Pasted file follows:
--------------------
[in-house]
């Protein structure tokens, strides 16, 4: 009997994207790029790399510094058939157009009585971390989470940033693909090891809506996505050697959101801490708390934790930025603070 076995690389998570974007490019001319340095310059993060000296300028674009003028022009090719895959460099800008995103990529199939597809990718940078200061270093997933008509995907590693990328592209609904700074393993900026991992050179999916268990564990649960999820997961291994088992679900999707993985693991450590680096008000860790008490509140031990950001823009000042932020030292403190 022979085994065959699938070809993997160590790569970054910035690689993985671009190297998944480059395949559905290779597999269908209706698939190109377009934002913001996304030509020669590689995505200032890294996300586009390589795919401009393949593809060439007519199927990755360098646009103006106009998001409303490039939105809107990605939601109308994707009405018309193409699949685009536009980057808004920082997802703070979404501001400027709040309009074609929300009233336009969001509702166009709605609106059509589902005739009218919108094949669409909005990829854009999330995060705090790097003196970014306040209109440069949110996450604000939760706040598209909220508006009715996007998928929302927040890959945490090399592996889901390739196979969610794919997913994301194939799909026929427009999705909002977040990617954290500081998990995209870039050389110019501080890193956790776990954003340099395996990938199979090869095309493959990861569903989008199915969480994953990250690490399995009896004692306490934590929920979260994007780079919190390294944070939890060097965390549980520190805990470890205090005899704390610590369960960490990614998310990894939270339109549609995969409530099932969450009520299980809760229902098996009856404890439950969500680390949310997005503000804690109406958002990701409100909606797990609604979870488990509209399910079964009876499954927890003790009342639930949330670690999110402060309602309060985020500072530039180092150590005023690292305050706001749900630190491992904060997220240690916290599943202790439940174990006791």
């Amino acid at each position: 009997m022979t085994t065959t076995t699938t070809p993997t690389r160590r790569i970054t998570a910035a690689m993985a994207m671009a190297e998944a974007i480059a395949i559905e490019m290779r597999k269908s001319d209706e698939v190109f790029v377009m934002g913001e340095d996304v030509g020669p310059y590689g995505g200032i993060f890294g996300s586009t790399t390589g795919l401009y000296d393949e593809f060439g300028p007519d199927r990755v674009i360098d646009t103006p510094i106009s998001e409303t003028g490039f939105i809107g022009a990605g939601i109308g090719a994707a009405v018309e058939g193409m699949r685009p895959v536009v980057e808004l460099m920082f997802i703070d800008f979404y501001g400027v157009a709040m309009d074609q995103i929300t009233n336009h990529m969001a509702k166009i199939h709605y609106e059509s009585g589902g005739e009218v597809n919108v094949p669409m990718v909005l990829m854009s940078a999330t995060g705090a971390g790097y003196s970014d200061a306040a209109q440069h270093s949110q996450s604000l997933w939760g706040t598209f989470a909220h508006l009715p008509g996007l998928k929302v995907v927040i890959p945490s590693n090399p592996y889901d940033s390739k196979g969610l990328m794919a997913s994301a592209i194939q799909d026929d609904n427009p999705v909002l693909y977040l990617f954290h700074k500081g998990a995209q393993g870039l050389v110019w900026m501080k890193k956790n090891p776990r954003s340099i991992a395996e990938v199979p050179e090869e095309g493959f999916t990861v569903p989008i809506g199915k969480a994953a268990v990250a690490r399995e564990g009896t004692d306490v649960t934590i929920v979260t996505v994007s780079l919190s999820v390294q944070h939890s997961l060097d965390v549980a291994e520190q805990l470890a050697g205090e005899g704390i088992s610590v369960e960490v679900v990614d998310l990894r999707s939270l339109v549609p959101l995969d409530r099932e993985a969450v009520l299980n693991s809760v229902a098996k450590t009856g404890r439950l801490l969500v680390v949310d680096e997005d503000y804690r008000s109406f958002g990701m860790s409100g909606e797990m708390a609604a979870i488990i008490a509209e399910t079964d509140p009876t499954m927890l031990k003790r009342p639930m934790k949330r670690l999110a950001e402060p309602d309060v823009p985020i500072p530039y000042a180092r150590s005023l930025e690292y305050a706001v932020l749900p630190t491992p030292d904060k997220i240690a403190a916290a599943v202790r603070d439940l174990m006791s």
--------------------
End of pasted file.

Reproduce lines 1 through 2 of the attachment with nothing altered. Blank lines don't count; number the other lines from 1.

[in-house]
């Protein structure tokens, strides 16, 4: 009997994207790029790399510094058939157009009585971390989470940033693909090891809506996505050697959101801490708390934790930025603070 076995690389998570974007490019001319340095310059993060000296300028674009003028022009090719895959460099800008995103990529199939597809990718940078200061270093997933008509995907590693990328592209609904700074393993900026991992050179999916268990564990649960999820997961291994088992679900999707993985693991450590680096008000860790008490509140031990950001823009000042932020030292403190 022979085994065959699938070809993997160590790569970054910035690689993985671009190297998944480059395949559905290779597999269908209706698939190109377009934002913001996304030509020669590689995505200032890294996300586009390589795919401009393949593809060439007519199927990755360098646009103006106009998001409303490039939105809107990605939601109308994707009405018309193409699949685009536009980057808004920082997802703070979404501001400027709040309009074609929300009233336009969001509702166009709605609106059509589902005739009218919108094949669409909005990829854009999330995060705090790097003196970014306040209109440069949110996450604000939760706040598209909220508006009715996007998928929302927040890959945490090399592996889901390739196979969610794919997913994301194939799909026929427009999705909002977040990617954290500081998990995209870039050389110019501080890193956790776990954003340099395996990938199979090869095309493959990861569903989008199915969480994953990250690490399995009896004692306490934590929920979260994007780079919190390294944070939890060097965390549980520190805990470890205090005899704390610590369960960490990614998310990894939270339109549609995969409530099932969450009520299980809760229902098996009856404890439950969500680390949310997005503000804690109406958002990701409100909606797990609604979870488990509209399910079964009876499954927890003790009342639930949330670690999110402060309602309060985020500072530039180092150590005023690292305050706001749900630190491992904060997220240690916290599943202790439940174990006791």